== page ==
The contract modification to move forward with the detailed design of a semi-autonomous robotic system for in-space satellite assembly confirms NASA’s confidence in SSL and the success of this “Tipping Point” public private partnership, which is enabling the development of new technology that benefits both government and commercial space endeavors.
SSL and partners, which include MDA, NASA, and Tethers Unlimited, recently successfully completed a ground demonstration of the Dragonfly developments to date. The demonstration included an ultra-light robotic system and advanced command and control software that is designed to make use of existing spacecraft equipment and capabilities, including a standard geostationary (GEO) spacecraft platform and processor. The demo proved SSL’s concept of highly dexterous on orbit operations that are expected to drive next-generation satellite architectures.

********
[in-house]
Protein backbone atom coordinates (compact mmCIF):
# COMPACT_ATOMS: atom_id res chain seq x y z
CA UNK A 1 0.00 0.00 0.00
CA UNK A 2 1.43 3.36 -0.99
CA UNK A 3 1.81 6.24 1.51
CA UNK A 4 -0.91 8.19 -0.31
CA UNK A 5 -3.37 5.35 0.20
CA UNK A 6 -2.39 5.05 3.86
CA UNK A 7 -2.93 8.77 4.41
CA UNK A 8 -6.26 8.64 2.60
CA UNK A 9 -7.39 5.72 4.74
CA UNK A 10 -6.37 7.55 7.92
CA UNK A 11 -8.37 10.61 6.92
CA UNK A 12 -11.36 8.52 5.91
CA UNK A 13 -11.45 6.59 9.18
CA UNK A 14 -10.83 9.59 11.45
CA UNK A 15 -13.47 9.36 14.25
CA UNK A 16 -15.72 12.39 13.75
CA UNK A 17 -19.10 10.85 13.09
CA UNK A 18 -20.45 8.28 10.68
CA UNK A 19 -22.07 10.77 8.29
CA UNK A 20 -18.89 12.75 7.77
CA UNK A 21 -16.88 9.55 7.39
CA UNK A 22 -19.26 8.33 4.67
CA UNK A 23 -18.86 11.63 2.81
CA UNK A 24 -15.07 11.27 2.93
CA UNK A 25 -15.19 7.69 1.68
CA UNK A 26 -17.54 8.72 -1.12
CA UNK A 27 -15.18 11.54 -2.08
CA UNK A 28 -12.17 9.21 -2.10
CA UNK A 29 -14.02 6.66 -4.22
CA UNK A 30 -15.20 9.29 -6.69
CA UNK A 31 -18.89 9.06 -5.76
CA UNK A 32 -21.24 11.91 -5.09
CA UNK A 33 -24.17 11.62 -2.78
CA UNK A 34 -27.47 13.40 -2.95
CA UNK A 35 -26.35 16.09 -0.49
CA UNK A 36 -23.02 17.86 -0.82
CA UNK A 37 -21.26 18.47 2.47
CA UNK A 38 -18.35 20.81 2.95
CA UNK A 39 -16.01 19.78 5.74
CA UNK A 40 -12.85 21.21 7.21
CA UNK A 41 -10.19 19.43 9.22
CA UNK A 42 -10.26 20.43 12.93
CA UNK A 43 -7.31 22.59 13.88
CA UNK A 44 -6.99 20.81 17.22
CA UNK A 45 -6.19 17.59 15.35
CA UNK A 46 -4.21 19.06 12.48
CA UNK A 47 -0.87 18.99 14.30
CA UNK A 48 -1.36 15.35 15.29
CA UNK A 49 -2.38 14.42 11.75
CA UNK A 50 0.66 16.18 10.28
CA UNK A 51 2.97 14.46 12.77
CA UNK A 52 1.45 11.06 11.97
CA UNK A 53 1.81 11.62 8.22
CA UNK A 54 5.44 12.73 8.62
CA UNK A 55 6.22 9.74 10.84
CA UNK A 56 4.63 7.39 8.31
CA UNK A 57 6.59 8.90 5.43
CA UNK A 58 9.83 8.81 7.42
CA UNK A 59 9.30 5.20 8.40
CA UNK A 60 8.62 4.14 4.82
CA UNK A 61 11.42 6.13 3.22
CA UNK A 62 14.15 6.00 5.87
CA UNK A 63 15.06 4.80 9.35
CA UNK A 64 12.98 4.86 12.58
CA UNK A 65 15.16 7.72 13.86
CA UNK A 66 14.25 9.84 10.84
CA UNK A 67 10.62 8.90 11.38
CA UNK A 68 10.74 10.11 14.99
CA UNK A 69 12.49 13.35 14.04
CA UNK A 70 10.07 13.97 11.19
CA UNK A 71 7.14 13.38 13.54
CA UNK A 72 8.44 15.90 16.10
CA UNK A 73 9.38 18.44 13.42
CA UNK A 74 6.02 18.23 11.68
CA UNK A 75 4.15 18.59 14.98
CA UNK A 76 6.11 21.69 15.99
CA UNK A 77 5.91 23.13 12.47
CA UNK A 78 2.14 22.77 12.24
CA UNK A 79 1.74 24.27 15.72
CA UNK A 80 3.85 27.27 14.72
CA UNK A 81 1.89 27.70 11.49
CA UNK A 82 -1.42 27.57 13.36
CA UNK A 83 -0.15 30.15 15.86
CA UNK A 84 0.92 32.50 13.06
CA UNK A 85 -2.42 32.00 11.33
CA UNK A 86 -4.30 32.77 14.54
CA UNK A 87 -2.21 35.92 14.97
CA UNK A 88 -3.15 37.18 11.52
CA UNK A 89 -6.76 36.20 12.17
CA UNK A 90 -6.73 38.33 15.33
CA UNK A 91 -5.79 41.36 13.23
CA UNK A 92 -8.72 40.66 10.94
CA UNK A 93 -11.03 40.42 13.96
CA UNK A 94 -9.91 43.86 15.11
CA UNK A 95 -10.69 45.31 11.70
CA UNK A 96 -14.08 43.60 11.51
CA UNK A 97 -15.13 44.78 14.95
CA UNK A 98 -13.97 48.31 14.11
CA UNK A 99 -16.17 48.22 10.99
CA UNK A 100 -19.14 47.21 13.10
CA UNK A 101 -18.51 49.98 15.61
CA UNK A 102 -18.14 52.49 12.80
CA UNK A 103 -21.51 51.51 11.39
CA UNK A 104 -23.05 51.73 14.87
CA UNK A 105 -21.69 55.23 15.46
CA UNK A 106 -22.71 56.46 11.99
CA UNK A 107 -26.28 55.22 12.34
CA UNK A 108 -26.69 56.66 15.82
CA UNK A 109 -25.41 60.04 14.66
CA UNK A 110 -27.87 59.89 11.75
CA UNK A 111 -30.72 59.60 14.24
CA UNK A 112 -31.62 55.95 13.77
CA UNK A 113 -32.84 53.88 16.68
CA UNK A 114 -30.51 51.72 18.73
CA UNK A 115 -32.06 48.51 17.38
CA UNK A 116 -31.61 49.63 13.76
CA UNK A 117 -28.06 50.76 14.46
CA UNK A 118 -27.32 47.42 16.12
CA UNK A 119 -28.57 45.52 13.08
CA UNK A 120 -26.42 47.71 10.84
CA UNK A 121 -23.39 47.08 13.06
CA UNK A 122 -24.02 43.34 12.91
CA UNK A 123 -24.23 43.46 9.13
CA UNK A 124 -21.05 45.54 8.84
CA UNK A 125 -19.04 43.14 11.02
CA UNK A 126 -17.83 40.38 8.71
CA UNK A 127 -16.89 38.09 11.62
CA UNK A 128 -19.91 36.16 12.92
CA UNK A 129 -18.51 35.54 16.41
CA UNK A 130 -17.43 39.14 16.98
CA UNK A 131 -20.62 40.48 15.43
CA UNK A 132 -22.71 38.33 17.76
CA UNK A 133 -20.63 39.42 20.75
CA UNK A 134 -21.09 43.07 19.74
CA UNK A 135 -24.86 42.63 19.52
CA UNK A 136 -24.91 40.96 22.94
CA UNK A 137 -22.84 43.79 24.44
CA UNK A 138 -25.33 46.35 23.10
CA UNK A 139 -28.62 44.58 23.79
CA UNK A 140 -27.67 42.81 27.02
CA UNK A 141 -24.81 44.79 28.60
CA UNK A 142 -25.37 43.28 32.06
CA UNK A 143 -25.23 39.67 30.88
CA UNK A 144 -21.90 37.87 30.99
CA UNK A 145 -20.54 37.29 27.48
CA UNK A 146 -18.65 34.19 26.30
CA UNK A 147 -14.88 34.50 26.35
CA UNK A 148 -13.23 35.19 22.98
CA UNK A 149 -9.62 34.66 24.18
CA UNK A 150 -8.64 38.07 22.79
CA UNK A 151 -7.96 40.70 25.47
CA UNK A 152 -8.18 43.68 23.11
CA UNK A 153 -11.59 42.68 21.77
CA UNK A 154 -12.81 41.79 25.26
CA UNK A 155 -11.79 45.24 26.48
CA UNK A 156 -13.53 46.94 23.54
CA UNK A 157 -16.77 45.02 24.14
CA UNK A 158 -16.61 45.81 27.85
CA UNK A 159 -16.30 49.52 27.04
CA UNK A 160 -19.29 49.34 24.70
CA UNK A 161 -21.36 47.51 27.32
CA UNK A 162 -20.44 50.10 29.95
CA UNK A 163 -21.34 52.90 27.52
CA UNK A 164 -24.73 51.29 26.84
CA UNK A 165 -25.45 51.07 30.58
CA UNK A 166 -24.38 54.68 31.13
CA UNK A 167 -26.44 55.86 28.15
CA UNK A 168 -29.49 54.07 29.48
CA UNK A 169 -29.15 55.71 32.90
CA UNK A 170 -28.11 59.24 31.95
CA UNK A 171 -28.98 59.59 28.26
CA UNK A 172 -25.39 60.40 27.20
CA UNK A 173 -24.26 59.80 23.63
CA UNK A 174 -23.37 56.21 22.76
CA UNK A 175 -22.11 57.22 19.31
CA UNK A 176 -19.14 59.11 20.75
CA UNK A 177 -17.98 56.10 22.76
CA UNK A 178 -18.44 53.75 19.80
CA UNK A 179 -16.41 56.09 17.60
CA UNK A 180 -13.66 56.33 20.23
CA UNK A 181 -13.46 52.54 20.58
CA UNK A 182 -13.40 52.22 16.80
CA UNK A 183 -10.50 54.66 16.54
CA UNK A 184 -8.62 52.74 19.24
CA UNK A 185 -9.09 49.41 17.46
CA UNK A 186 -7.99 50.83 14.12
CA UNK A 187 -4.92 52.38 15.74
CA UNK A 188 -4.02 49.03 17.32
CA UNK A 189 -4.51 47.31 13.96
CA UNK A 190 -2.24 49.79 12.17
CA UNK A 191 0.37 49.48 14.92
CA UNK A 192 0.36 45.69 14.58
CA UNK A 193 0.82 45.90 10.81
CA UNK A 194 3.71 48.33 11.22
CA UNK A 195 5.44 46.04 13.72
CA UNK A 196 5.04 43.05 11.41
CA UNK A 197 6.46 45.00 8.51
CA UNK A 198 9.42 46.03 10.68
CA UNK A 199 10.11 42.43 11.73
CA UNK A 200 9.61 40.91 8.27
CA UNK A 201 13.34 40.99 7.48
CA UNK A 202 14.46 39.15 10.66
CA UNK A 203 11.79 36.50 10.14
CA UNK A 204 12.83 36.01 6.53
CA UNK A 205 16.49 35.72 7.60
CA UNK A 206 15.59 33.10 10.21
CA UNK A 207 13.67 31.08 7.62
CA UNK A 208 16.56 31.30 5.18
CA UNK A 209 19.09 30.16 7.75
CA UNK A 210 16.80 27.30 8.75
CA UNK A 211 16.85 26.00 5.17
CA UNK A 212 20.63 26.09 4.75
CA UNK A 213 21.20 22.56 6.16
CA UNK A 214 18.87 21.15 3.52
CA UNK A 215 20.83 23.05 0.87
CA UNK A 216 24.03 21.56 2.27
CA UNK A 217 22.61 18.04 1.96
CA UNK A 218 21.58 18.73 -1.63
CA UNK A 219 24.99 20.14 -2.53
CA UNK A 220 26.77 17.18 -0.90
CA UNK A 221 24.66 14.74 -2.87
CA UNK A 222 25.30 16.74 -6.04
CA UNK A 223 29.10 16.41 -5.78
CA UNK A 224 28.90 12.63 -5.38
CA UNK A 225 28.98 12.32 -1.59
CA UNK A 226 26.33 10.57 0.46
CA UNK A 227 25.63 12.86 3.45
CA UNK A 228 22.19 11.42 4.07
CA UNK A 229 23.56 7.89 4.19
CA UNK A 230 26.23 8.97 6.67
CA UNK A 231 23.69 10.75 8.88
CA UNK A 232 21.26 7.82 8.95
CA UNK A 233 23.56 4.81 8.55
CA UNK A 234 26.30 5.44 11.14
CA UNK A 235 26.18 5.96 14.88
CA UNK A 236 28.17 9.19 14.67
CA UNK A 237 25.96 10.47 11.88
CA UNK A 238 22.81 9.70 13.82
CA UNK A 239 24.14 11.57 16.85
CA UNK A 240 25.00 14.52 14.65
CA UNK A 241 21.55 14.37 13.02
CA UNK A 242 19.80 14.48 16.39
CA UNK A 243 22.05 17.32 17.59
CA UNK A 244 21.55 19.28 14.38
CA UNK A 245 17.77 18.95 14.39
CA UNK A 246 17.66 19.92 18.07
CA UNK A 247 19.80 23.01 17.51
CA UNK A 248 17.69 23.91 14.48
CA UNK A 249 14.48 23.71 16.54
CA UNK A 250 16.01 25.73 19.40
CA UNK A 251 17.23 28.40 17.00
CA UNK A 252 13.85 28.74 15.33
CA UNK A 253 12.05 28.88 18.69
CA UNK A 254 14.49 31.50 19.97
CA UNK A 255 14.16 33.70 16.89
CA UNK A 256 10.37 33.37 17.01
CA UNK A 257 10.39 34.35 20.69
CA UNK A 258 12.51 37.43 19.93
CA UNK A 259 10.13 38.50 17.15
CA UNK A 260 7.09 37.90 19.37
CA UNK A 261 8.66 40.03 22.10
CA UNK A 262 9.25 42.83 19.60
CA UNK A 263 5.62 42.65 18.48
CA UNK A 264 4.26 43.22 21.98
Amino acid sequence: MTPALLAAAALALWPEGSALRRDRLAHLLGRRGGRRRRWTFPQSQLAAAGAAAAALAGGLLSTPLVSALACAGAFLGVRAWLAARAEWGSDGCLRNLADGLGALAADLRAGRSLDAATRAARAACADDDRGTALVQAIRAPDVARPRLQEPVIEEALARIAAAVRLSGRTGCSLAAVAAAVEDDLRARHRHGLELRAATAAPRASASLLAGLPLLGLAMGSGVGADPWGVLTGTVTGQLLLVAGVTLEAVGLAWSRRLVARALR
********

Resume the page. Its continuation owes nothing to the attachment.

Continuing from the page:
SSL has the ability to build on robotics technologies that have been proven on the Space Shuttle, the International Space Station and the Mars lander and rovers, and to fully integrate that technology with the firm's world leading communications satellite platform. Dragonfly strengthens SSL’s position as a leader in technologies and systems for more complex on orbit assembly and servicing as part of a future ecosystem that will enable deep space exploration, persistent satellite platforms, in-space habitats, and missions.
Dario Zamarian, group president, SSL, commented that the firm has a history as an early adopter of innovative technologies that improve satellite performance. The work with NASA to develop next-generation robotic assembly on orbit has the potential to change the way satellites are built and launched and will also be important for future space architectures that support exploration and deep space missions.
According to Trudy Kortes, TDM program executive at NASA Headquarters in Washington, the agency relies on commercial innovation as exemplified by the Dragonfly team. Transformative technologies such as these will, in time, lead to more affordable, safer human access to space and more efficient, longer-lasting satellites, probes and other space hardware. Today, our future in space looks brighter and more robust than ever.